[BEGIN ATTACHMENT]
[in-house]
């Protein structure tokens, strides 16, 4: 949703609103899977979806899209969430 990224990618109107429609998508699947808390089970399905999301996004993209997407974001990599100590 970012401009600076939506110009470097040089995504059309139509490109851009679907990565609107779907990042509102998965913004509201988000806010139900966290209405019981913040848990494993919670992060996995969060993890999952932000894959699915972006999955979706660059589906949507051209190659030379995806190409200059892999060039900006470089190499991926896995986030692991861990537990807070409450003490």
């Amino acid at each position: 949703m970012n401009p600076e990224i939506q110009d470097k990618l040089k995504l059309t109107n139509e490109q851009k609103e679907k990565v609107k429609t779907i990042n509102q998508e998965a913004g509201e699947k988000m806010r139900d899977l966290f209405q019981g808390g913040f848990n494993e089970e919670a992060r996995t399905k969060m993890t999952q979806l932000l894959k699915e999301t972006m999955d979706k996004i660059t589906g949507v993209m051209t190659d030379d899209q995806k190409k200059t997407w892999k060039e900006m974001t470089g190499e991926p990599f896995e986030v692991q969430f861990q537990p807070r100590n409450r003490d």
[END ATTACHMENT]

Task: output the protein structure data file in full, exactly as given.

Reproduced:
[in-house]
């Protein structure tokens, strides 16, 4: 949703609103899977979806899209969430 990224990618109107429609998508699947808390089970399905999301996004993209997407974001990599100590 970012401009600076939506110009470097040089995504059309139509490109851009679907990565609107779907990042509102998965913004509201988000806010139900966290209405019981913040848990494993919670992060996995969060993890999952932000894959699915972006999955979706660059589906949507051209190659030379995806190409200059892999060039900006470089190499991926896995986030692991861990537990807070409450003490």
């Amino acid at each position: 949703m970012n401009p600076e990224i939506q110009d470097k990618l040089k995504l059309t109107n139509e490109q851009k609103e679907k990565v609107k429609t779907i990042n509102q998508e998965a913004g509201e699947k988000m806010r139900d899977l966290f209405q019981g808390g913040f848990n494993e089970e919670a992060r996995t399905k969060m993890t999952q979806l932000l894959k699915e999301t972006m999955d979706k996004i660059t589906g949507v993209m051209t190659d030379d899209q995806k190409k200059t997407w892999k060039e900006m974001t470089g190499e991926p990599f896995e986030v692991q969430f861990q537990p807070r100590n409450r003490d």